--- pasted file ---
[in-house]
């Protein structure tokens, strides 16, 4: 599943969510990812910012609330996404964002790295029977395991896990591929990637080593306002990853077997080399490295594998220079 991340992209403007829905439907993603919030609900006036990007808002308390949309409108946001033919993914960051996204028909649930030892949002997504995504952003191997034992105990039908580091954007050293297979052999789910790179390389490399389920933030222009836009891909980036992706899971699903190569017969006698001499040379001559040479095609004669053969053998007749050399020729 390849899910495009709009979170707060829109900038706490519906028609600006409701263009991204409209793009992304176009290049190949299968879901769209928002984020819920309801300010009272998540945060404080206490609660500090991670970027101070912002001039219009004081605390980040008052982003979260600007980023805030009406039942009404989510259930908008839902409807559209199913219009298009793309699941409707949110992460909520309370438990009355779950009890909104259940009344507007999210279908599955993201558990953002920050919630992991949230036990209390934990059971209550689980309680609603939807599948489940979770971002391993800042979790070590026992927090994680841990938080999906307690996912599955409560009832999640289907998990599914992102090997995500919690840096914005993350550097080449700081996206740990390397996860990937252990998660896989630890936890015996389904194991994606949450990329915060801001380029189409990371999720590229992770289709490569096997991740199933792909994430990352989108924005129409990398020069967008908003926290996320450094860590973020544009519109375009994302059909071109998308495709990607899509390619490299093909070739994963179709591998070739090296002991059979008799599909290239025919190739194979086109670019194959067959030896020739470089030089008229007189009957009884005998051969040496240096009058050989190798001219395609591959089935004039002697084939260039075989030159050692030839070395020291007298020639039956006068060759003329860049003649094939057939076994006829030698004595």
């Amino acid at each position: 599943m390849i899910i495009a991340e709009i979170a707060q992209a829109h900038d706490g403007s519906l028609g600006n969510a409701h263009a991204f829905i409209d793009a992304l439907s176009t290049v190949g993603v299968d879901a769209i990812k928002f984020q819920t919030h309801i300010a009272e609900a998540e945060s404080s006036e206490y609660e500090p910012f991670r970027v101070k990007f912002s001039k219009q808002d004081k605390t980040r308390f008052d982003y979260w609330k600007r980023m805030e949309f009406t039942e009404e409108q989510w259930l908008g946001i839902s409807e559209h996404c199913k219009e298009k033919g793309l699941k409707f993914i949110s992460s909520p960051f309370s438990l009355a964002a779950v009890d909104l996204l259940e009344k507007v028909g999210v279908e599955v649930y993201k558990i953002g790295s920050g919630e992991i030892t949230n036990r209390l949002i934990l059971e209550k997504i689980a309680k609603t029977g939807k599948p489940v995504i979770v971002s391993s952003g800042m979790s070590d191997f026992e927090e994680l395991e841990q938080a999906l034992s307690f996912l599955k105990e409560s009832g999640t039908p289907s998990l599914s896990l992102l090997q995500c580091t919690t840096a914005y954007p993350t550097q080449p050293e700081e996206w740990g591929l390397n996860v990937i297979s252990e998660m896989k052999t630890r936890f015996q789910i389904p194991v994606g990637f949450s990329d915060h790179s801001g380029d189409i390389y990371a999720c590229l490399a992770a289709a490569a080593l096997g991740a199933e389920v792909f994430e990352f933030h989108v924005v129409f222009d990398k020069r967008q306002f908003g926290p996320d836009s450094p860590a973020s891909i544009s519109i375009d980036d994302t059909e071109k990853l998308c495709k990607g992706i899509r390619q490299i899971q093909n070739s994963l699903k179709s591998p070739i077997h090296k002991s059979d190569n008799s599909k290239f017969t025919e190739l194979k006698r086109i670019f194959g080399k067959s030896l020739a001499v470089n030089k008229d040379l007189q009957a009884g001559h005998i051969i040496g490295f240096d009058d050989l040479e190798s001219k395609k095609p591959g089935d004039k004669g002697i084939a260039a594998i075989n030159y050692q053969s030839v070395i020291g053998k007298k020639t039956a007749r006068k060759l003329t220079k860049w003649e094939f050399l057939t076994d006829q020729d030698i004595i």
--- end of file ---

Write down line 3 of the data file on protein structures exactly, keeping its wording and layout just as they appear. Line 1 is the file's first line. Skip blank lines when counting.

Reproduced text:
């Amino acid at each position: 599943m390849i899910i495009a991340e709009i979170a707060q992209a829109h900038d706490g403007s519906l028609g600006n969510a409701h263009a991204f829905i409209d793009a992304l439907s176009t290049v190949g993603v299968d879901a769209i990812k928002f984020q819920t919030h309801i300010a009272e609900a998540e945060s404080s006036e206490y609660e500090p910012f991670r970027v101070k990007f912002s001039k219009q808002d004081k605390t980040r308390f008052d982003y979260w609330k600007r980023m805030e949309f009406t039942e009404e409108q989510w259930l908008g946001i839902s409807e559209h996404c199913k219009e298009k033919g793309l699941k409707f993914i949110s992460s909520p960051f309370s438990l009355a964002a779950v009890d909104l996204l259940e009344k507007v028909g999210v279908e599955v649930y993201k558990i953002g790295s920050g919630e992991i030892t949230n036990r209390l949002i934990l059971e209550k997504i689980a309680k609603t029977g939807k599948p489940v995504i979770v971002s391993s952003g800042m979790s070590d191997f026992e927090e994680l395991e841990q938080a999906l034992s307690f996912l599955k105990e409560s009832g999640t039908p289907s998990l599914s896990l992102l090997q995500c580091t919690t840096a914005y954007p993350t550097q080449p050293e700081e996206w740990g591929l390397n996860v990937i297979s252990e998660m896989k052999t630890r936890f015996q789910i389904p194991v994606g990637f949450s990329d915060h790179s801001g380029d189409i390389y990371a999720c590229l490399a992770a289709a490569a080593l096997g991740a199933e389920v792909f994430e990352f933030h989108v924005v129409f222009d990398k020069r967008q306002f908003g926290p996320d836009s450094p860590a973020s891909i544009s519109i375009d980036d994302t059909e071109k990853l998308c495709k990607g992706i899509r390619q490299i899971q093909n070739s994963l699903k179709s591998p070739i077997h090296k002991s059979d190569n008799s599909k290239f017969t025919e190739l194979k006698r086109i670019f194959g080399k067959s030896l020739a001499v470089n030089k008229d040379l007189q009957a009884g001559h005998i051969i040496g490295f240096d009058d050989l040479e190798s001219k395609k095609p591959g089935d004039k004669g002697i084939a260039a594998i075989n030159y050692q053969s030839v070395i020291g053998k007298k020639t039956a007749r006068k060759l003329t220079k860049w003649e094939f050399l057939t076994d006829q020729d030698i004595i």